Using vintage scissors for both decorating and their intended purpose is a great way to combine style and practicality. I’ll show you my small collection of scissors and give you ideas to get started.
The beginnings of my collection
I never had any intentions to collect vintage scissors. However, I do use scissors regularly in all my crafty hobbies, and their unique form and function has always appealed to me. I already owned many pairs of modern scissors, but I didn’t have plans for more.
But that all changed. On our honeymoon, we spent a morning at the Portobello Road Market in London, which is a very large flea market. We didn’t buy much that day, but one of the items we did buy was a really neat pair of vintage scissors. We didn’t know anything about them, other than we liked the shape and the patina they had.
They have a maker’s mark on them – a V (with a crown symbol) R, followed by Hall & Colley. It is difficult to find out much information about Hall and Colley. They existed from 1845 to about the late 1860s, and were located on Eyre Lane in Sheffield, England. Hall and Colley made scissors, razors and table blades. The VR mark was for Queen Victoria, and it functioned as a sort of royal approval for the quality of the product.
When we got home, I didn’t use the scissors. They just sat on display in my sewing room, a neat souvenir but nothing more.
To read more about vintage items we like to collect on our travels, check out Meaningful Souvenirs: My Top 5 Things to Collect While Travelling.
My collection grows
Some years after our scissors purchase in London, my in-laws gifted me with two other pairs of smaller vintage scissors. By coincidence, they are both a very similar shape and style to the first pair.
The smallest pair also has a maker’s mark on it. It reads United Cutlery Co, Germany. I couldn’t find out much of anything about that company. But I did learn that the funny notch in them means they are button-hole scissors.
I had to look up how they work, but they’re actually really ingenious. When you need to cut a button-hole open, you can safely put the fabric that’s between the button hole and the edge of the garment into the notch (which prevents it from being cut) while you cut open the buttonhole with the tips.
The medium sized, darker pair of scissors only contain one small marking, which I believe to the imprint of a spade. I haven’t yet made any progress in identifying the maker of these scissors.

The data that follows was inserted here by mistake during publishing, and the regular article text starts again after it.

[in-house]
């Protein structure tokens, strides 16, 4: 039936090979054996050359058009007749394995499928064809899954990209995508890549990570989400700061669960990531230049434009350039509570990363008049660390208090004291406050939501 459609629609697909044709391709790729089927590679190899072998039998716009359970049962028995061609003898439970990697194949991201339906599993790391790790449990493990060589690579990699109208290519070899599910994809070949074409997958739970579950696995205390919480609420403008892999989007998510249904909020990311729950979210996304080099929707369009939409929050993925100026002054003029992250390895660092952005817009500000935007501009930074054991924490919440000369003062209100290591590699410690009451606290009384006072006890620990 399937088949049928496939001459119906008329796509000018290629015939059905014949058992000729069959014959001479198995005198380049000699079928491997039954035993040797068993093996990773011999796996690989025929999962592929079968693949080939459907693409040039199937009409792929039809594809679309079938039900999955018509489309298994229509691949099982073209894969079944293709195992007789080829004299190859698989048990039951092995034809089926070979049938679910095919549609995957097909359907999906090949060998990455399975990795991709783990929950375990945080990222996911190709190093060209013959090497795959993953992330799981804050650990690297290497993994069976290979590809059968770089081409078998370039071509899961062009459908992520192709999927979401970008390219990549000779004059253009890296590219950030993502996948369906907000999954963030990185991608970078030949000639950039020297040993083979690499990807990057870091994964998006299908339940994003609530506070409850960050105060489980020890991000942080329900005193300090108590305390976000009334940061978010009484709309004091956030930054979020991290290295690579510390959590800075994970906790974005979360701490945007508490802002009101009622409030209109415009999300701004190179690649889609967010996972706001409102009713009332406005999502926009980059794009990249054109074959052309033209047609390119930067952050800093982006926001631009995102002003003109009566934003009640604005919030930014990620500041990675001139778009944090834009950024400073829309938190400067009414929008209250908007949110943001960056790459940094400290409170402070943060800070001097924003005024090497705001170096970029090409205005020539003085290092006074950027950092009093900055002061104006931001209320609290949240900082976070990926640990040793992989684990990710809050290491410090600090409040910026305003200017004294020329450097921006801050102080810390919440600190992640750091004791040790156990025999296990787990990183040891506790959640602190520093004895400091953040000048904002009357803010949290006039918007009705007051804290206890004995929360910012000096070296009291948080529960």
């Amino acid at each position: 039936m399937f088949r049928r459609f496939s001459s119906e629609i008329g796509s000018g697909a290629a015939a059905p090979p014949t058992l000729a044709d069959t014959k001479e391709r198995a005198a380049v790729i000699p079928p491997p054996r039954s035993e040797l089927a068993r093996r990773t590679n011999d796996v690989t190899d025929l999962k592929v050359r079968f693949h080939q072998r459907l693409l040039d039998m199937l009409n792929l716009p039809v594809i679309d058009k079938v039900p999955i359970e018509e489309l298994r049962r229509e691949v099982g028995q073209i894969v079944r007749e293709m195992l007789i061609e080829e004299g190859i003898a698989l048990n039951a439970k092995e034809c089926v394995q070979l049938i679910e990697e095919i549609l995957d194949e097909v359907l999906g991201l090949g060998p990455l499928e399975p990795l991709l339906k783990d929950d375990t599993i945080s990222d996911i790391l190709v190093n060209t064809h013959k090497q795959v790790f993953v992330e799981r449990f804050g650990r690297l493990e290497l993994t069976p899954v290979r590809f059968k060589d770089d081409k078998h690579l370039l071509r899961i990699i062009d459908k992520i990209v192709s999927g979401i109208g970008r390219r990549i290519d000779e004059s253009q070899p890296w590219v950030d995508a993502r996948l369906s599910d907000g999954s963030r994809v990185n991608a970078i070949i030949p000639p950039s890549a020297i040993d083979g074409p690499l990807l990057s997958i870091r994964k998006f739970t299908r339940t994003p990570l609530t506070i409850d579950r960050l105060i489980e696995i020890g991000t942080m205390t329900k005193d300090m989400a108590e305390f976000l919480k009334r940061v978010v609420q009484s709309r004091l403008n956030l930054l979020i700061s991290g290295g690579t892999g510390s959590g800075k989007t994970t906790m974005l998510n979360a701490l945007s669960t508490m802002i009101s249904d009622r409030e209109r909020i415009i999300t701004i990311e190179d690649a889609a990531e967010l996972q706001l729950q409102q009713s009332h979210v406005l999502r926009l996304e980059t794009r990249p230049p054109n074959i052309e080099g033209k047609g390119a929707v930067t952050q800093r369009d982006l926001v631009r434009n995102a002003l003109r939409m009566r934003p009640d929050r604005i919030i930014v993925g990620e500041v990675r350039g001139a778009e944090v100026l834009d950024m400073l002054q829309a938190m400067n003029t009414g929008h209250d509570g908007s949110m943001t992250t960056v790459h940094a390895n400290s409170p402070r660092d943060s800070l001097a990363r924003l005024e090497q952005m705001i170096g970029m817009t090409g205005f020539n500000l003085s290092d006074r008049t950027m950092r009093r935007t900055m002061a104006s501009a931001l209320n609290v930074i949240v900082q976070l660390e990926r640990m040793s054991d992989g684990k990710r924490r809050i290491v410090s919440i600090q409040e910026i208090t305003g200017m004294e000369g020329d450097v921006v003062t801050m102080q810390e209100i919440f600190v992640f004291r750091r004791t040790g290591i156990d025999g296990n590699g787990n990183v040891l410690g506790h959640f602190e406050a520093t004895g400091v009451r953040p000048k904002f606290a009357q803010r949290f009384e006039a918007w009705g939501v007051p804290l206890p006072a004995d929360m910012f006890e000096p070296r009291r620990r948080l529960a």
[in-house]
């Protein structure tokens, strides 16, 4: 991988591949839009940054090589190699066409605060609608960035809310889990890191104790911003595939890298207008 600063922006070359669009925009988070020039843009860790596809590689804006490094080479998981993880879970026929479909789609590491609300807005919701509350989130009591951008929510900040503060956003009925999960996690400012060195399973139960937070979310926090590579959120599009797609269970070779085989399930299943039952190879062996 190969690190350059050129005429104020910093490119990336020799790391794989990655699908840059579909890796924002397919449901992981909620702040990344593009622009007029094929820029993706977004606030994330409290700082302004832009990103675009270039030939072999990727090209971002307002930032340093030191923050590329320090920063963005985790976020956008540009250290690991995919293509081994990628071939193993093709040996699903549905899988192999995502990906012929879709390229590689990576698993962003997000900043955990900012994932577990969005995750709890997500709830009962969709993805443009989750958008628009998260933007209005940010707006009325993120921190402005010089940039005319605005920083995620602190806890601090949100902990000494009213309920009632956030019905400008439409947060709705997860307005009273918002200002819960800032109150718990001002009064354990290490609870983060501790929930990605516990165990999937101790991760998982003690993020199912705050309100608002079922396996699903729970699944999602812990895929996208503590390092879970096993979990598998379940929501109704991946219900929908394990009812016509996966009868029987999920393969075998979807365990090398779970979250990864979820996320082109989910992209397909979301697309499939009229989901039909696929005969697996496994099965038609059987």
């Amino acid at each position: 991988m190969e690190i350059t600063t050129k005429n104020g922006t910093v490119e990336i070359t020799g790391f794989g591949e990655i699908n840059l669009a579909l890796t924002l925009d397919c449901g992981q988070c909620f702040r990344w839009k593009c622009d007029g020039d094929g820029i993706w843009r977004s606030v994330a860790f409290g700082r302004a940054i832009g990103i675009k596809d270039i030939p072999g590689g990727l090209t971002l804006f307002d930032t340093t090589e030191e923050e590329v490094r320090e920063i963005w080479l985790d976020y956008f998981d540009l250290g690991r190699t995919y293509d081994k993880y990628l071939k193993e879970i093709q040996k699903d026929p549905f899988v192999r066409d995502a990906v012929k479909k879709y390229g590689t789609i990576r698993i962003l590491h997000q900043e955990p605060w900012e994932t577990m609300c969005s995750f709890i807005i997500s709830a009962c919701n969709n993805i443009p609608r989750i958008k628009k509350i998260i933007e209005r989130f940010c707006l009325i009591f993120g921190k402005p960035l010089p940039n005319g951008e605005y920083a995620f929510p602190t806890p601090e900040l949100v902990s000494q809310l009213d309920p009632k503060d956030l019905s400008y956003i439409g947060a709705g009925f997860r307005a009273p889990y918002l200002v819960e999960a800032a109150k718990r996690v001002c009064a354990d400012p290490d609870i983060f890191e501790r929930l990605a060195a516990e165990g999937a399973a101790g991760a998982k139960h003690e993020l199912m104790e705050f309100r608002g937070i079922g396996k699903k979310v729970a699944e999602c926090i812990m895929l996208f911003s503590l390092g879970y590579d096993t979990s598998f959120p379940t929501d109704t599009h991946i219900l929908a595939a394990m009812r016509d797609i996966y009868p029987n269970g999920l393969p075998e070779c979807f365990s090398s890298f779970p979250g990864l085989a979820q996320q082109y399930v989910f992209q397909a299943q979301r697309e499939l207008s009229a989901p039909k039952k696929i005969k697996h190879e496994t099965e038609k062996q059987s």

Using my vintage scissors
Anybody who sews knows that you only cut fabric with your fabric scissors. Cutting paper with them will make them dull, and there’s many internet jokes about what happens when husbands and kids use mom’s fabric scissors for paper.
I had a pair of scissors that I loved that were my multiple purpose, non-fabric, and paper cutting scissors. At least, they were my favourite until one time I tried to cut some thick wire with them and put a huge knick in one blade. After that, they wouldn’t open and close correctly. Oops! Let that be a warning to you – apparently there’s a good reason to not be lazy and go get the wire cutters from the basement.
Because of that mistake, I’ve needed a pair of scissors to cut out my paper sewing patterns, and in a moment of frustration one day, I grabbed my large vintage Hall and Colley scissors. And I was amazed! They cut paper really well. Since then I’ve used them to cut paper and am quite pleased that something that was decorative has now become useful. It’s even more mind blowing knowing that I’m using scissors that are between 155 and 175 years old. Hall and Colley created scissors to last.
The button-hole scissors still cut well and work for their intended purpose. But until I researched them for this blog post, I hadn’t known what they were and therefore I haven’t used them. I might try them out in the future instead of a seam ripper. They would benefit from a thorough cleaning first though.
The other unidentified scissors also cut cleanly, but are slightly misaligned and tight at the end of the blades. I need to bend them back into shape.
Other kinds of scissors to think about